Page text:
RFC: working on making chord naming/chordList more consistent

Hi all,
Referencing this discussion on chord naming, I thought it would be worth having a bit of a discussion about what people want/are expecting:

Here's the source code

My first idea is to take the standard capitalised M (major) and lower case m (minor) nomenclature and apply it - I assume this has been considered though...

My proposal - taking:

elevenSharp :: Num a => [a]
m11sharp :: Num a => [a]

and changing to:

M11sharp :: Num a => [a]
m11sharp :: Num a => [a]

@yaxu does haskell allow/handle case sensitive naming in this context?

Second idea, there's often multiple ways to define a chord quality/extensions - ideally we could create the verbose version of the chord as the actual pattern, then have the common shorthand variations defined as pointers to the verbose named pattern - is this possible?

example in pseudo code (I'm making a fudged pointer thing here):

dominant7 :: Num a => [a]
dominant7 = [0,4,7,10]
dom7 ==pointer>> dominant7
seven ==pointer>> dominant7

I'll chip in here:

I think the idea of having a number of aliases for chord qualities is good. So, for instance, c'major7, c'maj7, c'ma7

I'm not convinced that distinguising major and minor chord qualities by case is a particularly good idea. Certainly in handwritten music, I've always found it risky to write CM7 and Cm7, as they can look too similar. But it is done, is if it can be supported, then fine.

At the risk of taking the discussion in a different direction: using 's' for notes that are sharps and 'f' for flats is… unusual, counterintuitive at least to me. I would have expected '#' for sharp and 'b' for flat.

Looking at some of the existing chord names: can we avoid lower camel case, like 'sevenFlat10'? Also… that chord doesn't really exist! The more I look at this, there is quite a bit of work to do here.

What I would be looking for is a naming system that corresponds as closely as is practicable to the naming conventions used by jazz musicians.

Now I feel bad for saying anything! I'd like to contribute properly to this piece of work but I'm not sure if I have time :frowning:


Somewhat orthogonal to this naming question - what about semantics? Tidal's current model is "chord = set of notes". It is convenient because you can mix notes and chords in mini notation. But it makes it hard (to impossible) to transform chords - you'd first have to reconstruct the chord (name) from the notes, and that's not always possible. A while ago, a student of mine wrote a thesis on chords in Tidal represented by a separate data type that keeps all the information. Of course this requires a separate interpretation step (from chord to notes) which may be inconvenient. I will ask the student about publishing the code.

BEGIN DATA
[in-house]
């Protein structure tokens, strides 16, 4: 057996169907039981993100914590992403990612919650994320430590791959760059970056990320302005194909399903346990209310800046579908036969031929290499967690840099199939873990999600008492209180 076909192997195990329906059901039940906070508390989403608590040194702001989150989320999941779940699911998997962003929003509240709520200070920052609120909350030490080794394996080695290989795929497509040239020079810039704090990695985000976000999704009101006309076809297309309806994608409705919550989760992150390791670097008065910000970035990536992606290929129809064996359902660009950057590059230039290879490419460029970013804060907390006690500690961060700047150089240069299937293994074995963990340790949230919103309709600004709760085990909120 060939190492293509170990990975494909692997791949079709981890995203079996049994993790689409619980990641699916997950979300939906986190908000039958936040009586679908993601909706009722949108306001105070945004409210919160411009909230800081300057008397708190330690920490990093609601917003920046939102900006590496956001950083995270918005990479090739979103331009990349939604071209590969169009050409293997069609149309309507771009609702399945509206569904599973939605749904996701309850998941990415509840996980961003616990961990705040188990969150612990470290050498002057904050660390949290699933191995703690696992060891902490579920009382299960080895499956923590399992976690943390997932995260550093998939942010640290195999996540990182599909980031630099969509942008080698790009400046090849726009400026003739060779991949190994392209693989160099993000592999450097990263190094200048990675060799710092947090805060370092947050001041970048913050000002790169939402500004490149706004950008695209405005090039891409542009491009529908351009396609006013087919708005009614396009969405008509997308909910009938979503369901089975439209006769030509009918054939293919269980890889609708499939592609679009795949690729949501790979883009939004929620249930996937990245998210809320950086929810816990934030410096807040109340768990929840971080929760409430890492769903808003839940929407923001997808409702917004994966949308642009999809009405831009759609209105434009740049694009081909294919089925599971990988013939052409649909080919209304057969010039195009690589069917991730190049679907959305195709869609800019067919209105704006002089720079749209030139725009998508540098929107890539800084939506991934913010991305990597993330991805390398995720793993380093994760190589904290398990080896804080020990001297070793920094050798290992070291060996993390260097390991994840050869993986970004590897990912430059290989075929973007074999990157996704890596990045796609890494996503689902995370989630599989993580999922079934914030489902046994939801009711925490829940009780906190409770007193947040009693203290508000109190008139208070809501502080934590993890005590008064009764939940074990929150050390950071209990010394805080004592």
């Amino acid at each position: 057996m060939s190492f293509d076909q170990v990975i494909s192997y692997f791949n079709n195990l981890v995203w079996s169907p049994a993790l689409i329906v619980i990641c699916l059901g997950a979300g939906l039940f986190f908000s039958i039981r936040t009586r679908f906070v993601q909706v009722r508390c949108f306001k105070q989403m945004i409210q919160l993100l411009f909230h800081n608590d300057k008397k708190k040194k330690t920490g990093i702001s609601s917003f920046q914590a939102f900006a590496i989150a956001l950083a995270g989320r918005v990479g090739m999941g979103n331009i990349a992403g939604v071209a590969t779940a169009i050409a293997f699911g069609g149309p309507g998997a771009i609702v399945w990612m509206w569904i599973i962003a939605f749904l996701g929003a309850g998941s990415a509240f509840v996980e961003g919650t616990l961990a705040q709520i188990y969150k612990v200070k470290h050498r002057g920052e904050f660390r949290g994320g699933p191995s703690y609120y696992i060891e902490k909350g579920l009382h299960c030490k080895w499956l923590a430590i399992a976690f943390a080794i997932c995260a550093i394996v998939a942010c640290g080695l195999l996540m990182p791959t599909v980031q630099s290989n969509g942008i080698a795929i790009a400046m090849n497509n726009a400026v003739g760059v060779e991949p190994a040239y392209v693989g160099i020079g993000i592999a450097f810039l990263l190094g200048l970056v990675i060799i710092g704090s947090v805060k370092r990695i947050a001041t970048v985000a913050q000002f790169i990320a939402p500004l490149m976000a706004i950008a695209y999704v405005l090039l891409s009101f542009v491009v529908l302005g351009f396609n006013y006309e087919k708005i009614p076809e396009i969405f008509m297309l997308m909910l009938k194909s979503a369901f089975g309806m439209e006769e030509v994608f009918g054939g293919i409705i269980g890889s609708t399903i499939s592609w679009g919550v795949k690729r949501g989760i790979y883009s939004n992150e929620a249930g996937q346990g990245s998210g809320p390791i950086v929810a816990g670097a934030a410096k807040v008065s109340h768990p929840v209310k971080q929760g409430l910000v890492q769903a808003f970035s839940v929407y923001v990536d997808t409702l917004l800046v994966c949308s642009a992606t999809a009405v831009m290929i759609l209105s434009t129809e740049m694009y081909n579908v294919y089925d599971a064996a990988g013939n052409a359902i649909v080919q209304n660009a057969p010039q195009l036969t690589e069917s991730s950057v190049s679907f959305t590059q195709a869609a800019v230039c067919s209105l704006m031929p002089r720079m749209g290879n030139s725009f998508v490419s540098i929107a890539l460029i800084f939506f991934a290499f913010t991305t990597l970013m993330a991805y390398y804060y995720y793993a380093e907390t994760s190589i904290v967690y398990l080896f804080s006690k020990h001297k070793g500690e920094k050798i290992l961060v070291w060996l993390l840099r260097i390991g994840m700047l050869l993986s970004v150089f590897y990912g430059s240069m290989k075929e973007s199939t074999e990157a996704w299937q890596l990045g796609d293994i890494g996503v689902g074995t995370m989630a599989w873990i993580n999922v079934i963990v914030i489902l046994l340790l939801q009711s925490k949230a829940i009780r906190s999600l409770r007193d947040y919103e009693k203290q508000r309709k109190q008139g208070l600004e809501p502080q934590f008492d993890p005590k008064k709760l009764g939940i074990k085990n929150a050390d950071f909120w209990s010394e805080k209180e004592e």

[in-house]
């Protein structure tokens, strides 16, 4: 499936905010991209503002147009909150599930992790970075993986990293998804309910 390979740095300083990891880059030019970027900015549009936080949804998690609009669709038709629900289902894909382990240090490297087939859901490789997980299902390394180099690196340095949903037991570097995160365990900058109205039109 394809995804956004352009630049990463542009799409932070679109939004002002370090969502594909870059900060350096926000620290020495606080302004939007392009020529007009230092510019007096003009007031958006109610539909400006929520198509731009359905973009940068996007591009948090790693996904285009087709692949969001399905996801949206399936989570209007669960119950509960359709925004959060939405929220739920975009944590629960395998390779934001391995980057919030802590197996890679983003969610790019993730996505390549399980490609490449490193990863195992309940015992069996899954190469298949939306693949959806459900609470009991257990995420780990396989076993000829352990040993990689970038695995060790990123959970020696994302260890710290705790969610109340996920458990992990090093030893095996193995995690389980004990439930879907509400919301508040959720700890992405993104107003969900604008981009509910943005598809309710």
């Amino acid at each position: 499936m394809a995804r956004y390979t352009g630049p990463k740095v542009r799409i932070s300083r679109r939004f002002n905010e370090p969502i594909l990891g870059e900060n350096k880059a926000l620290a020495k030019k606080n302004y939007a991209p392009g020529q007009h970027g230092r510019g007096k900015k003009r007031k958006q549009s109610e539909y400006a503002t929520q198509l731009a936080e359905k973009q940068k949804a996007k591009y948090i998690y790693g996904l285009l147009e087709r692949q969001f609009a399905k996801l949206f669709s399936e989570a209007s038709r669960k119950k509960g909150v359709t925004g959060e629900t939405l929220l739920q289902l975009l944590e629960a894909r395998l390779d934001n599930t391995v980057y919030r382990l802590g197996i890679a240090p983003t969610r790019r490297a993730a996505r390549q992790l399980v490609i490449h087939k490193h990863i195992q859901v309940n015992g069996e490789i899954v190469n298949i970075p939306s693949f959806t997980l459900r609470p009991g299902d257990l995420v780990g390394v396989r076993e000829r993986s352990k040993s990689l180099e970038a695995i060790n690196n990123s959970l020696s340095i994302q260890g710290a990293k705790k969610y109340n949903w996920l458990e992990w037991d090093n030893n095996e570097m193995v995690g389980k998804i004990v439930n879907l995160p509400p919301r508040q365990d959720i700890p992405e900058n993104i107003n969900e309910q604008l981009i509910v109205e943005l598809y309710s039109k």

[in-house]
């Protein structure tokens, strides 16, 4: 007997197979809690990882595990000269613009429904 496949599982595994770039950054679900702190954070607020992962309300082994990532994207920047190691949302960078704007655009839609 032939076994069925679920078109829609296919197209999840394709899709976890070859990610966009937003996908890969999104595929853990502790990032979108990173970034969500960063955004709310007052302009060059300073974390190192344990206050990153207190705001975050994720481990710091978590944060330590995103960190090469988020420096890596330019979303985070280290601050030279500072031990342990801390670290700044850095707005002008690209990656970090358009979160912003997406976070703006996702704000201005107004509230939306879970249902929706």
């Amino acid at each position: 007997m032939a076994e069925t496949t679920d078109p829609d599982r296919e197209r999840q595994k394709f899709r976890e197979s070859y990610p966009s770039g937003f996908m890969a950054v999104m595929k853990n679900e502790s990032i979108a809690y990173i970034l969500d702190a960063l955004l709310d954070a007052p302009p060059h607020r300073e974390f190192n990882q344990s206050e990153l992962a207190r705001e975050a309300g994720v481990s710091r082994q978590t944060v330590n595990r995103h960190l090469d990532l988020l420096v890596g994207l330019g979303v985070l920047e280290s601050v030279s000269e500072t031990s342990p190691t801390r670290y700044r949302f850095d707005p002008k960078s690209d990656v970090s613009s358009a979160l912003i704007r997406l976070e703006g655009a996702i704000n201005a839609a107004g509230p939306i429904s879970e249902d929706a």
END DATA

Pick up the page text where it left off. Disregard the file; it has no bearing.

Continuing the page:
I don't know very much about chords so while I'm supportive of improving this, I will mostly keep quiet on this one! Just some thoughts


My two cents re: naming of chords. I think having several different names for the same chord is a good thing, as it saves the effort of remembering the one and only correct name by allowing to settle for a "good enough" one when using them, but I also think it would be good to have at least one set of names that follow rigorous and predictable rules, to be able to work them out without looking them up.

I also second the idea of transitioning to a more semantic concept of chords as a long term goal, but as Alex said, it has to be thoroughly thought-out first.


Thanks everyone for the replies!

Yes, this is my primary concern - hence opening up to discussion. This will need significant
a) agreement between different users as to what they expect/require